(Mom, G.O.A.T. stands for “greatest of all time.”)
I’d rather die drunk, broke at 34, and have people at a dinner table talk about me than live to be rich and sober at 90 and nobody remember who I was.
Andrew —Miles Teller’s character in the movie “Whiplash”—makes this argument during a family gathering.
His family doesn’t agree with him because regardless of what someone is pursuing, what family would encourage reckless behavior? In the film, Andrew shows inspirational (and at times, mind-boggling) hustle, in pursuit of becoming one of the greatest musicians of all time. But while I respect his drive, I can’t help but think his goal was naive.
At 26, I already know I’m not going to be one of the greatest anythings of all time. It’s just not a realistic ambition. Our society is hesitant to anoint anyone the greatest. Everything has been done, and it’s been done well.
Regardless of how unique or innovative your art is, you’re piggybacking off of the classics. Regardless of how groundbreaking your theory or findings are, you’re standing on the shoulders of giants. Regardless of how many points you score, touchdowns you throw, or home runs you hit, the game isn’t the same as it was “back then.”
You can’t be the G.O.A.T., and if you do become great, you may never know about it. But that’s the goal, isn’t it? To have people talk about you even after you die? To have people think about your life and what you did while you were here? To have them draw inspiration from it?
For many creatives, life is a persistent struggle to stay relevant. I’ll admit, it’s often a self-imposed pressure, but for an artist, there’s no greater feeling than having somebody else connect with your work. When your writing, design, painting, or music resonates… Boy, that’s the good stuff.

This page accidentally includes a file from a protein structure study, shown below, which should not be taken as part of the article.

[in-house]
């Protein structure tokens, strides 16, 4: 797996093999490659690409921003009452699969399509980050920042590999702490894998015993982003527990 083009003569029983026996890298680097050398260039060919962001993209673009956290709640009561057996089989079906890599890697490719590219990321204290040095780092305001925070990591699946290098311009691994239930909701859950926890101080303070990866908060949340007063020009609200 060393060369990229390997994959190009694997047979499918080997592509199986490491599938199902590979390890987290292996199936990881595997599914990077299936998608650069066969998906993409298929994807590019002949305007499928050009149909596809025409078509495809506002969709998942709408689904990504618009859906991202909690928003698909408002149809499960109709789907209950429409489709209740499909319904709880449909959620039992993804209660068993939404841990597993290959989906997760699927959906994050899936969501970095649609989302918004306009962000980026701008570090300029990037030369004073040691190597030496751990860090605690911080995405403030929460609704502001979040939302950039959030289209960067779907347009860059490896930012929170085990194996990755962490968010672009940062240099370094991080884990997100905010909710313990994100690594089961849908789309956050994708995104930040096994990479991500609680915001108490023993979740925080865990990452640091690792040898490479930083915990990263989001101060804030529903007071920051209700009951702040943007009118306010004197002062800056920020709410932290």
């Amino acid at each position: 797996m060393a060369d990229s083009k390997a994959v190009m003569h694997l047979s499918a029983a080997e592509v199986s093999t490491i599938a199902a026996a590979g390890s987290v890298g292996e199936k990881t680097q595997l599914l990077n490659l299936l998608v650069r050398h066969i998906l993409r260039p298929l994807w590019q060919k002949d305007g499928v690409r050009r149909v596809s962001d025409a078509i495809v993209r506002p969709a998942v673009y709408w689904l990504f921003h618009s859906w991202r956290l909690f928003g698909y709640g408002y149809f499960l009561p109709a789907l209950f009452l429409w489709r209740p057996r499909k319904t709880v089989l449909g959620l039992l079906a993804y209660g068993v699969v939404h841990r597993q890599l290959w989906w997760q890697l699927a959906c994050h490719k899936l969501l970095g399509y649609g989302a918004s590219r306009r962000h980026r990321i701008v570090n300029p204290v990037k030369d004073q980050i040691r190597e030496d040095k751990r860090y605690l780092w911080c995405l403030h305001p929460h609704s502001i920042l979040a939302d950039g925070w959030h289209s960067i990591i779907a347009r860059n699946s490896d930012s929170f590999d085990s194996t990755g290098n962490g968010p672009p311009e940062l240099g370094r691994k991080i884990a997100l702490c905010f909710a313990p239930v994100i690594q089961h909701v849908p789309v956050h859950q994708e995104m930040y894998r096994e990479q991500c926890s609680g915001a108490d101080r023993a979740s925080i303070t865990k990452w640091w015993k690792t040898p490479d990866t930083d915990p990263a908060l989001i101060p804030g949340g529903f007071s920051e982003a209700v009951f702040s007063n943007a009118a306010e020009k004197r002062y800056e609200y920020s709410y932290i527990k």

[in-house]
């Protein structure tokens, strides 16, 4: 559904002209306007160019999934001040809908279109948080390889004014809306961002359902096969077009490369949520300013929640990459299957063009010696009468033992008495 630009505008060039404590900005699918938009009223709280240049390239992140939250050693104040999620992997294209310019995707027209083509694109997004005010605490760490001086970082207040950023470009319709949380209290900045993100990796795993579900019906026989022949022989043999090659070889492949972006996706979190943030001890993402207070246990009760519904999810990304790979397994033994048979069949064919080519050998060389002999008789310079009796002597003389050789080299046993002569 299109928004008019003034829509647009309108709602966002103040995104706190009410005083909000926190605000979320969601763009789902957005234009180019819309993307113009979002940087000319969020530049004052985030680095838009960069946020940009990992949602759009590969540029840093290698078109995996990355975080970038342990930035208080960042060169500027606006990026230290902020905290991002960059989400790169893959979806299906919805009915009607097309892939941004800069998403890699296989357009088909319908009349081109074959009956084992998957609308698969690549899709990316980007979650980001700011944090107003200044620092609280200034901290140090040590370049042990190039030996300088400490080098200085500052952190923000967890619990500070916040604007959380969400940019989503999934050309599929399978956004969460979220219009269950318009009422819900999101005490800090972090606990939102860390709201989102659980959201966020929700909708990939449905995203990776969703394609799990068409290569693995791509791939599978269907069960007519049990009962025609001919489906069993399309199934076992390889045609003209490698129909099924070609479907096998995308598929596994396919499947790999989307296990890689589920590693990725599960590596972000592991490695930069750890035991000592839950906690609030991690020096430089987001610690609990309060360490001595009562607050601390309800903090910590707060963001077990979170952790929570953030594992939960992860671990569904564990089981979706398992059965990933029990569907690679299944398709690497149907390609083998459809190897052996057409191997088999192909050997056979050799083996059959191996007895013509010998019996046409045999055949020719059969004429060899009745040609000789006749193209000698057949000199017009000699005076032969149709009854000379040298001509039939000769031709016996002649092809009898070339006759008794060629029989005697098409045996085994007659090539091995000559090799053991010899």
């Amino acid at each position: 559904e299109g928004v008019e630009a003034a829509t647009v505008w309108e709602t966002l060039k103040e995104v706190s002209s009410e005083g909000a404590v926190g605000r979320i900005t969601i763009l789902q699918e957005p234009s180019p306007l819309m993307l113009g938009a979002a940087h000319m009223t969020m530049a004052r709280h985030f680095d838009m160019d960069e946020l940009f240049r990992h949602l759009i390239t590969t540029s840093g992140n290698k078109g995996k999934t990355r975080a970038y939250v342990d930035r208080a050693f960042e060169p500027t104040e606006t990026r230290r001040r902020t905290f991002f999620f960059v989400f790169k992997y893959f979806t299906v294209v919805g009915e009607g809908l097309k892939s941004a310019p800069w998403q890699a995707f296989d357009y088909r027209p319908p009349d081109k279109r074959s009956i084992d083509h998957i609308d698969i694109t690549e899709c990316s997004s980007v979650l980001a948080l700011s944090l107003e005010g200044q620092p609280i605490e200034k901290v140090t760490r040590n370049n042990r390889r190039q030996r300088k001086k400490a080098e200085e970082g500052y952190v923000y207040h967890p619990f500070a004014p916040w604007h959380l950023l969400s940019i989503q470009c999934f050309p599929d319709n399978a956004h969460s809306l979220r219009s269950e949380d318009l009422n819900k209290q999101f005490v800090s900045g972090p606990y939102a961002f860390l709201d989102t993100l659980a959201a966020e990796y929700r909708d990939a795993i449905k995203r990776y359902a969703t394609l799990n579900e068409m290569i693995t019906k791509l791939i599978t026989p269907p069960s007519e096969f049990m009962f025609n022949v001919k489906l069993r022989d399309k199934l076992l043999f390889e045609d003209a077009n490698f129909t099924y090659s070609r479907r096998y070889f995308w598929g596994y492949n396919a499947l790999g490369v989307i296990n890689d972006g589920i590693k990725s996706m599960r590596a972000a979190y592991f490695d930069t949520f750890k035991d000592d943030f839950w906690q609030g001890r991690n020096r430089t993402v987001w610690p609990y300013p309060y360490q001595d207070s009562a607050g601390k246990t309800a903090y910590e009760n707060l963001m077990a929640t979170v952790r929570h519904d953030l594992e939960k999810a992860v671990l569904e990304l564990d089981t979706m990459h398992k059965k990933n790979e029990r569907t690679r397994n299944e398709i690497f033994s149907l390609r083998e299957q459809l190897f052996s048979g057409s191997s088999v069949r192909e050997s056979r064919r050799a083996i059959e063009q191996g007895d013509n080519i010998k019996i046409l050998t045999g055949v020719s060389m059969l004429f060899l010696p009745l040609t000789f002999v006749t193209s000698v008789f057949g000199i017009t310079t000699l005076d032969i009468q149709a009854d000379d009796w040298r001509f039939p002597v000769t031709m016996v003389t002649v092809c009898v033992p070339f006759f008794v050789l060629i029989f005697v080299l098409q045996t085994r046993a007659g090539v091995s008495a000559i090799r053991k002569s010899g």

That’s why reckless behavior – as Andrew displays in “Whiplash” – is sometimes necessary. You need material to work off of … something human and tangible. Your audience doesn’t have a monopoly on inspiration. I often find myself doing things for the story, relishing in the experience rather than fretting about the potential regret. There’s a lesson in everything — a lesson I want to share with everyone I know and plenty of people I don’t. Rarely is an endeavor completely worthless. Sure, sometimes we don’t recognize the value until days, months, maybe years later. But there’s always an opportunity to learn from your actions, especially the mistakes.
I wrote for my high school newspaper (super cool, right?), and I touched on the idea of relevance in my last column before I graduated:
I want to be sure I had the ability to make people smile, to change the way people think, act, perceive… I just want to know I left some type of footprint on this school and its students and staff — something that forces a teacher to tell a story just because a certain word or phrase reminds her of me. Something that forces someone somewhere to mention me and think, “I wonder how he is now.”
I’ve promised myself I wouldn’t let this struggle to stay relevant consume me over the years, and I don’t believe it has. But from countless nights of self-reflection and the willingness to wonder – “What is great?” – I’ve built myself a safety net for devastating realizations, such as knowing I’ll never be the greatest anything.
Instead of striving for G.O.A.T. status, I work to be the greatest version of myself, hoping that incredibly cool, smart, funny, friendly, nice, flawed, and 100% human individual will inspire others to do the same.
Originally posted on Medium.
Photo: Getty Images